Sirius-XM suffers: recession or confusion?
Sirius-XM lost 2% of its subscribers in Q1, leaving it with 18.6m paid-up subs. CEO Mel Karmazin blamed the lower figures on the recession and the state of the US auto-industry where depressed sales have led to slower take-up. Most new cars have satellite radio built in, and a ‘free’ subscription for the first year’s ownership.
Karmazin told analysts that: “Sirius- XM is a cash flow growth story. We posted our second consecutive quarter of positive adjusted EBITDA – and this will continue,” he said. Indeed, the pay-radio broadcaster has gone further and raised its projection for 2009 cash flow – now predicting at least $350 million, up from the previous projection of $300m. “We really like our subscription-driven revenue model,” Karmazin stated unequivocally.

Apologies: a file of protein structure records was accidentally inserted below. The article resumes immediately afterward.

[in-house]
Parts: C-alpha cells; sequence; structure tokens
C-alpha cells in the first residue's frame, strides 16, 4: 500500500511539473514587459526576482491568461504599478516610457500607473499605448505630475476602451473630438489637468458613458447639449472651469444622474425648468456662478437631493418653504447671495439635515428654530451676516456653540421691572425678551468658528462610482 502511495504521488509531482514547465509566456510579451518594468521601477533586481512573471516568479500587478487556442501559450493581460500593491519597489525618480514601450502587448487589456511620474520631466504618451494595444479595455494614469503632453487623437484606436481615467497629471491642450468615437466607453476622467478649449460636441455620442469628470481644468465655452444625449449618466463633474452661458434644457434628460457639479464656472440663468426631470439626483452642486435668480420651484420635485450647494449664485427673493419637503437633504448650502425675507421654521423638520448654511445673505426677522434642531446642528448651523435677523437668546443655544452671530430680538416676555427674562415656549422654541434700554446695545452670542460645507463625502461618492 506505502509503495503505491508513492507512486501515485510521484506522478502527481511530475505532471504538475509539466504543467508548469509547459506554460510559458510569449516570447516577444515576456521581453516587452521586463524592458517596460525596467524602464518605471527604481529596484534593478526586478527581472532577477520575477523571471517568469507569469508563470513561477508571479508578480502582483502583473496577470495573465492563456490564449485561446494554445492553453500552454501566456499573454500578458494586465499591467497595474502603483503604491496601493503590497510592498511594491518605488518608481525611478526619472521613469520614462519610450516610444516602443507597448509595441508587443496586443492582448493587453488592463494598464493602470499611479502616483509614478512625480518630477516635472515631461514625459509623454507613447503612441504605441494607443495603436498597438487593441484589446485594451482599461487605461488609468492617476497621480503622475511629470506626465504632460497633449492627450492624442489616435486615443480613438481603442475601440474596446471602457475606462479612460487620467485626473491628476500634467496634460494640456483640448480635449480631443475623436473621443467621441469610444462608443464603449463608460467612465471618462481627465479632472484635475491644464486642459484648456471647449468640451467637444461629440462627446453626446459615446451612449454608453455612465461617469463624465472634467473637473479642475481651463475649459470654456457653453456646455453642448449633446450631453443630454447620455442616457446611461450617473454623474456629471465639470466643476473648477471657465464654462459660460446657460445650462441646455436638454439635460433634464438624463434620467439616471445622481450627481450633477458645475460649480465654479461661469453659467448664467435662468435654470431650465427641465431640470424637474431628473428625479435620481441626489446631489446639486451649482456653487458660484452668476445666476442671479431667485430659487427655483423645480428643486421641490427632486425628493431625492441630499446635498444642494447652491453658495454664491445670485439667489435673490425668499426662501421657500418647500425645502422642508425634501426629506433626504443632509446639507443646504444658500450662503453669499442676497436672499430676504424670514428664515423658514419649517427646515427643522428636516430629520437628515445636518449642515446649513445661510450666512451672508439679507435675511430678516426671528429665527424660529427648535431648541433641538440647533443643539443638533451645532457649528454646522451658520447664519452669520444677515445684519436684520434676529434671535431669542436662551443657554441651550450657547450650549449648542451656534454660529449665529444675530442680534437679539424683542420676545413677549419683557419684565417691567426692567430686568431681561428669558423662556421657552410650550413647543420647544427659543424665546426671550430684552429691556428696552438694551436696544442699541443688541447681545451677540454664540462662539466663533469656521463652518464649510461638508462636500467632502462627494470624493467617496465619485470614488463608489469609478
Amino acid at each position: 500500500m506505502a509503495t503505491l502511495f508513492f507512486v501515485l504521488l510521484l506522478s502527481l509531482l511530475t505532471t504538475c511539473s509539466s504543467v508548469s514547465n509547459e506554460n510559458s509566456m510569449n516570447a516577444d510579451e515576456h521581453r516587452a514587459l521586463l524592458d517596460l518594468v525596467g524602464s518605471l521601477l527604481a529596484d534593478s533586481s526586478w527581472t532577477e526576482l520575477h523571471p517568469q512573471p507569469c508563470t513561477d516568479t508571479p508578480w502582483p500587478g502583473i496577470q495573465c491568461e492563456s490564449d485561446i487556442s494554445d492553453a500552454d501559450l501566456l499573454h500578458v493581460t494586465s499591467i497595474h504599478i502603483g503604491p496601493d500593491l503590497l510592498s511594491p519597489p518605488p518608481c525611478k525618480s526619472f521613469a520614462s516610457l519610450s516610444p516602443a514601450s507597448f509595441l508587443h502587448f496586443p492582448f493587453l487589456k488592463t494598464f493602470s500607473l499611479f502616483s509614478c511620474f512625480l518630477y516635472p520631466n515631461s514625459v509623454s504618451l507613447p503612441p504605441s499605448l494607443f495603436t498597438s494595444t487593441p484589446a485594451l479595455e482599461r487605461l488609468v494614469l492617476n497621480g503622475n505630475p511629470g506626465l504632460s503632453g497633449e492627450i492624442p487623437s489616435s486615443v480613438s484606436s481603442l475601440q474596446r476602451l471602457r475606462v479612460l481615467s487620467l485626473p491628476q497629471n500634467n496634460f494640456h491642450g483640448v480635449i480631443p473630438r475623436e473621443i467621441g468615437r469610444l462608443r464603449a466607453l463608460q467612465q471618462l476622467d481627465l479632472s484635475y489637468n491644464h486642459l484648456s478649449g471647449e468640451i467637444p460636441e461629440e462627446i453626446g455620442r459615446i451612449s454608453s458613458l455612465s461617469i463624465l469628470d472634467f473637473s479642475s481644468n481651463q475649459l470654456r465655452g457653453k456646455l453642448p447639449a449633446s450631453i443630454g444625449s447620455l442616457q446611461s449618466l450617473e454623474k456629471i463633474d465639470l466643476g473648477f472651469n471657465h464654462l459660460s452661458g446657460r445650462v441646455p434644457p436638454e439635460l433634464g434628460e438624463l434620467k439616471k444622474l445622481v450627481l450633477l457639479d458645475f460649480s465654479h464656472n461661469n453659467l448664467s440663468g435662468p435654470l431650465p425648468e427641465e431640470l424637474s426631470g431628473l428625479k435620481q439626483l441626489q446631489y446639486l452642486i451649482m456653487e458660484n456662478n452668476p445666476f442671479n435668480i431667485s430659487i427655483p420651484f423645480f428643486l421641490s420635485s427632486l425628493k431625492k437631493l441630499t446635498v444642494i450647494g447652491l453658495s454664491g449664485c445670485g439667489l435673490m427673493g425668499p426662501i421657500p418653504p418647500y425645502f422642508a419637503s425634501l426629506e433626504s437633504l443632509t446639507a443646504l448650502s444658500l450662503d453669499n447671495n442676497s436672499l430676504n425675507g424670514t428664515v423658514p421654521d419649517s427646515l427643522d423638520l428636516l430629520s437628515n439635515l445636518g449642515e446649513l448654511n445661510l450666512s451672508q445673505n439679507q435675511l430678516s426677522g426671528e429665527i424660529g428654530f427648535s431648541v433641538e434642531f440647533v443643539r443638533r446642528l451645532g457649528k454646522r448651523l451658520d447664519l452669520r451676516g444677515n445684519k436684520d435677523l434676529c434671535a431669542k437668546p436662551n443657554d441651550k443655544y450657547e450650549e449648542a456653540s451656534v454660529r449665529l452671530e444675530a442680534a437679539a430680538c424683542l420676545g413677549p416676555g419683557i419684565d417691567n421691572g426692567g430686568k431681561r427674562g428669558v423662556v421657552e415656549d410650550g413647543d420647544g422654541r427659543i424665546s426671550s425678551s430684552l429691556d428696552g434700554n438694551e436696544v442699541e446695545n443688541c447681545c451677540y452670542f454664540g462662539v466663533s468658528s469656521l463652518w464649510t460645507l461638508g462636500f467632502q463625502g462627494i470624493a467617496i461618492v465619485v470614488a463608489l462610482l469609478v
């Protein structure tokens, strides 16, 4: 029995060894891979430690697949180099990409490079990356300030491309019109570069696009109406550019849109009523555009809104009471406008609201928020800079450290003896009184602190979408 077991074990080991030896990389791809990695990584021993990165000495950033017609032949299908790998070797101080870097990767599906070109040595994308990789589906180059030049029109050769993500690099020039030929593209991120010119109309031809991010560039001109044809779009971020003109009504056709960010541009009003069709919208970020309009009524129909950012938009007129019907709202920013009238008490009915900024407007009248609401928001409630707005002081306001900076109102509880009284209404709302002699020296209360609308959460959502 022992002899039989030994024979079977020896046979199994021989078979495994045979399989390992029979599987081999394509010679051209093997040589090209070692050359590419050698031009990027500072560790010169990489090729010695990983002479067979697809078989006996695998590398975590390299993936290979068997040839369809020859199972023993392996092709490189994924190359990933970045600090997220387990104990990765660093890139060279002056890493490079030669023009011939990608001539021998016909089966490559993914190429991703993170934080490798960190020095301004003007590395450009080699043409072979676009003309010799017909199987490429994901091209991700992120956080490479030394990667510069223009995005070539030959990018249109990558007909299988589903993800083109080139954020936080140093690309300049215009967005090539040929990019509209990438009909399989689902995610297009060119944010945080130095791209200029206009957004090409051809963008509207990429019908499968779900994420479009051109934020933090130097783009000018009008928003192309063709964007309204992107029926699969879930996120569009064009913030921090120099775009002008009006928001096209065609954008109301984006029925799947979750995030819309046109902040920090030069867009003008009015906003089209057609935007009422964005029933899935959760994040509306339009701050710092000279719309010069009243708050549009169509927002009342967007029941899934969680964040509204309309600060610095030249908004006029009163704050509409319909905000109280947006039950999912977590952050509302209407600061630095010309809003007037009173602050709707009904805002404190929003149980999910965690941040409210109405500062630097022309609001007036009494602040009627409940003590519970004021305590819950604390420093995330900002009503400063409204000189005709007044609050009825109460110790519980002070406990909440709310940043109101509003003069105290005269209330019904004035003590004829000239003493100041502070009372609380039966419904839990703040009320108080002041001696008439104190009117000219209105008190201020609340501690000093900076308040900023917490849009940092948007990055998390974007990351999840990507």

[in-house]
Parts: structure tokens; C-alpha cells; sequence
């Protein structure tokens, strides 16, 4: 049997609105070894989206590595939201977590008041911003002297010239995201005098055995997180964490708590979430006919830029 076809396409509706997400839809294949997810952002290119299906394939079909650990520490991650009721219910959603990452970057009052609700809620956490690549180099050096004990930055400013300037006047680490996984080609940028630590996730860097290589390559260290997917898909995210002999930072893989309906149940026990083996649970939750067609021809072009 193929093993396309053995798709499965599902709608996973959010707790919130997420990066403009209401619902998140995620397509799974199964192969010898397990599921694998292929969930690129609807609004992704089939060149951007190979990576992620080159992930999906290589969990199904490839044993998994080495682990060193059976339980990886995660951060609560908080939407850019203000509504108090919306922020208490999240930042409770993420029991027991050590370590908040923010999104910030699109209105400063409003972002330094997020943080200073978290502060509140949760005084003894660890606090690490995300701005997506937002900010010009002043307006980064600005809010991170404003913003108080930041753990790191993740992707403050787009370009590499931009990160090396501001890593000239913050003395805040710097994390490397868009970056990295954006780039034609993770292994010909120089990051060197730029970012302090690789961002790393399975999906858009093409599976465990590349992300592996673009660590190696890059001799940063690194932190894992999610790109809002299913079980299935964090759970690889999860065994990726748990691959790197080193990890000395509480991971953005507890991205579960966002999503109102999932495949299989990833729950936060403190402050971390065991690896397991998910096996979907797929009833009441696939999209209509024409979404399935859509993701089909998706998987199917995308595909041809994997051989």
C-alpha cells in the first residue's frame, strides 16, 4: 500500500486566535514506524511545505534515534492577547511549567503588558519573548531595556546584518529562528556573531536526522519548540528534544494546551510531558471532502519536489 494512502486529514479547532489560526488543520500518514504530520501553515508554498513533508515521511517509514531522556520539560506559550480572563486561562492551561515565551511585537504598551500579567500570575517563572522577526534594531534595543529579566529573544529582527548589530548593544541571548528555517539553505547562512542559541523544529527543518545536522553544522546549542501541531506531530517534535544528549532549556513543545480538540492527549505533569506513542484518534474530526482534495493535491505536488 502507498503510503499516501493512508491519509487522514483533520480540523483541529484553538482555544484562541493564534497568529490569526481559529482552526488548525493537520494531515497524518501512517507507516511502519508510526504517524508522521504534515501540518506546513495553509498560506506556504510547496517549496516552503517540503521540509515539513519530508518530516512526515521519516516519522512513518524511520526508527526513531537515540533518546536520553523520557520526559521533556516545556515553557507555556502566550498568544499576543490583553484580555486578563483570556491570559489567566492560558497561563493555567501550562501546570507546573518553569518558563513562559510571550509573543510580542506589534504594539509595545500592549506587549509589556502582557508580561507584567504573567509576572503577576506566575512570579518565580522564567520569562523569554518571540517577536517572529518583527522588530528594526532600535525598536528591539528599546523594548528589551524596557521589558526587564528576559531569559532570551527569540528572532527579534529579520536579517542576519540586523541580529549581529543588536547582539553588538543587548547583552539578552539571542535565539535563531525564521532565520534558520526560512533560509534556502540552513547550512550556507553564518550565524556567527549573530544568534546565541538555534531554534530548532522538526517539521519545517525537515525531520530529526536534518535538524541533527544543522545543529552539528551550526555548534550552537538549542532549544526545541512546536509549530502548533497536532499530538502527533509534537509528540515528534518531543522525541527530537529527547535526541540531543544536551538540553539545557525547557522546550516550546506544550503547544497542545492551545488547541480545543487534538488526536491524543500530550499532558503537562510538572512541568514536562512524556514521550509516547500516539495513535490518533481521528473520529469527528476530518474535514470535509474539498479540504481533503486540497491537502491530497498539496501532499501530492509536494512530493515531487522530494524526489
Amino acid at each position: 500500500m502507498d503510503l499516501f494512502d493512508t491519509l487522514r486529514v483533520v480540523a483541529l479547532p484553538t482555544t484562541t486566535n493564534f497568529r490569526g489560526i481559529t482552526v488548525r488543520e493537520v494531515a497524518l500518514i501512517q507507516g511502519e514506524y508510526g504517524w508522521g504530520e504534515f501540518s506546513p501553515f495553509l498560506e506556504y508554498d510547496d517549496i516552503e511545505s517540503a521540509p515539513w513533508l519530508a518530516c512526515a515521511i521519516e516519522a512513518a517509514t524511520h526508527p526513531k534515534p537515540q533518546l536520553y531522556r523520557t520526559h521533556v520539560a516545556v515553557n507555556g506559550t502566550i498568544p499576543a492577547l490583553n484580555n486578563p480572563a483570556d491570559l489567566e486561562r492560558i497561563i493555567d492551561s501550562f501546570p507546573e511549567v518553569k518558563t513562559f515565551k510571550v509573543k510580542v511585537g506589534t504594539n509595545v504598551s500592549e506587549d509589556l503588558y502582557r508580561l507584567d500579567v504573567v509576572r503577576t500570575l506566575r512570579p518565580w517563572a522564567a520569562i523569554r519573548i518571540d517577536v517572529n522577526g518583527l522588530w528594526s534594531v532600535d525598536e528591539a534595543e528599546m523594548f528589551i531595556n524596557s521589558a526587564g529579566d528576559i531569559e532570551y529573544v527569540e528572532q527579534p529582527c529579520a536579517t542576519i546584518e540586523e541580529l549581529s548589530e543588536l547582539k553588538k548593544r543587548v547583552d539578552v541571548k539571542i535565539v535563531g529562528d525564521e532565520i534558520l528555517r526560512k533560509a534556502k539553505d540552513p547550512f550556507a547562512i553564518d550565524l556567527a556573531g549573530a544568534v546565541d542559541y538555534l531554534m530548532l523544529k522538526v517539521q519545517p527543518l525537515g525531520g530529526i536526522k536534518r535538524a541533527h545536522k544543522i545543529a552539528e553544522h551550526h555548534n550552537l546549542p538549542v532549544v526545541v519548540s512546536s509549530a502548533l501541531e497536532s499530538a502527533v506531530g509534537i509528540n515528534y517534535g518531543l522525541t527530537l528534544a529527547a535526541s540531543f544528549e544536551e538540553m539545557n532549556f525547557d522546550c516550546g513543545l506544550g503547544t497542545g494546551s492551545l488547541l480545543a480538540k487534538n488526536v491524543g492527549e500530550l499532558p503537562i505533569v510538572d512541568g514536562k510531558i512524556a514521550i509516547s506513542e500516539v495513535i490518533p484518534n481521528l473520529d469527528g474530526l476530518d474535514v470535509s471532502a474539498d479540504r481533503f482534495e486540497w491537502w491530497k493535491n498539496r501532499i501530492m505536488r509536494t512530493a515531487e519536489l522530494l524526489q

This phrase was seen as something of a dig at fellow director Greg Maffei, representing John Malone’s Liberty Media, who had seemingly suggested that there could be a non-subscription future for Sirius-XM. Maffei’s theory is not without logic, after all, a 200 channel coast-to-coast advertising-supported radio system would give current broadcasters something to be worried about. But neither the FCC nor the NAB would stand for such a change in Sirius-XM’s operating license.
The broadcaster’s Q1 pro forma revenues rose 5% to $605.5 million. Now that Sirius and XM are now a single company the cash-flow improvements and operating expense savings are beginning to kick in. Operating costs for the merged company decreased 23% year-over-year.